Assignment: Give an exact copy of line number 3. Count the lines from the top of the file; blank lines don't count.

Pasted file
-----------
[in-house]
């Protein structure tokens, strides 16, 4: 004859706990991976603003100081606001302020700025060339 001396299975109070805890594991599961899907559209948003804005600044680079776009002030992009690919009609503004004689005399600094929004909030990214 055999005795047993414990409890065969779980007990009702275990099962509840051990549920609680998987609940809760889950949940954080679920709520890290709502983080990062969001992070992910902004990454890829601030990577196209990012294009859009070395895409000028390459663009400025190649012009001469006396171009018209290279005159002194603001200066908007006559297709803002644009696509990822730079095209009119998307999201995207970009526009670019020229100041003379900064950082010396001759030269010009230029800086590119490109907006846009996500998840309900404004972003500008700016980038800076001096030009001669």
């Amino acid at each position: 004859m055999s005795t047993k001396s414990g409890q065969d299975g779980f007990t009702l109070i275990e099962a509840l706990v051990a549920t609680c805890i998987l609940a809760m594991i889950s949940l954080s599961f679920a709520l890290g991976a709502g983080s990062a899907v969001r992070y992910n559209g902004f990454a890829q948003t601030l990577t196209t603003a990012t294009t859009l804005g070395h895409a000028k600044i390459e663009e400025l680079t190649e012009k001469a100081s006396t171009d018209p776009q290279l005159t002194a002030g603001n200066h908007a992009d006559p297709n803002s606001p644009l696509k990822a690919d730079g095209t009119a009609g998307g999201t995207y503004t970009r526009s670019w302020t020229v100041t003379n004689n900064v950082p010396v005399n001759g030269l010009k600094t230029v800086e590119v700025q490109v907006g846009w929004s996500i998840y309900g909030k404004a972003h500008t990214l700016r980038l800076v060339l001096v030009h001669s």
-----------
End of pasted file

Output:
């Amino acid at each position: 004859m055999s005795t047993k001396s414990g409890q065969d299975g779980f007990t009702l109070i275990e099962a509840l706990v051990a549920t609680c805890i998987l609940a809760m594991i889950s949940l954080s599961f679920a709520l890290g991976a709502g983080s990062a899907v969001r992070y992910n559209g902004f990454a890829q948003t601030l990577t196209t603003a990012t294009t859009l804005g070395h895409a000028k600044i390459e663009e400025l680079t190649e012009k001469a100081s006396t171009d018209p776009q290279l005159t002194a002030g603001n200066h908007a992009d006559p297709n803002s606001p644009l696509k990822a690919d730079g095209t009119a009609g998307g999201t995207y503004t970009r526009s670019w302020t020229v100041t003379n004689n900064v950082p010396v005399n001759g030269l010009k600094t230029v800086e590119v700025q490109v907006g846009w929004s996500i998840y309900g909030k404004a972003h500008t990214l700016r980038l800076v060339l001096v030009h001669s």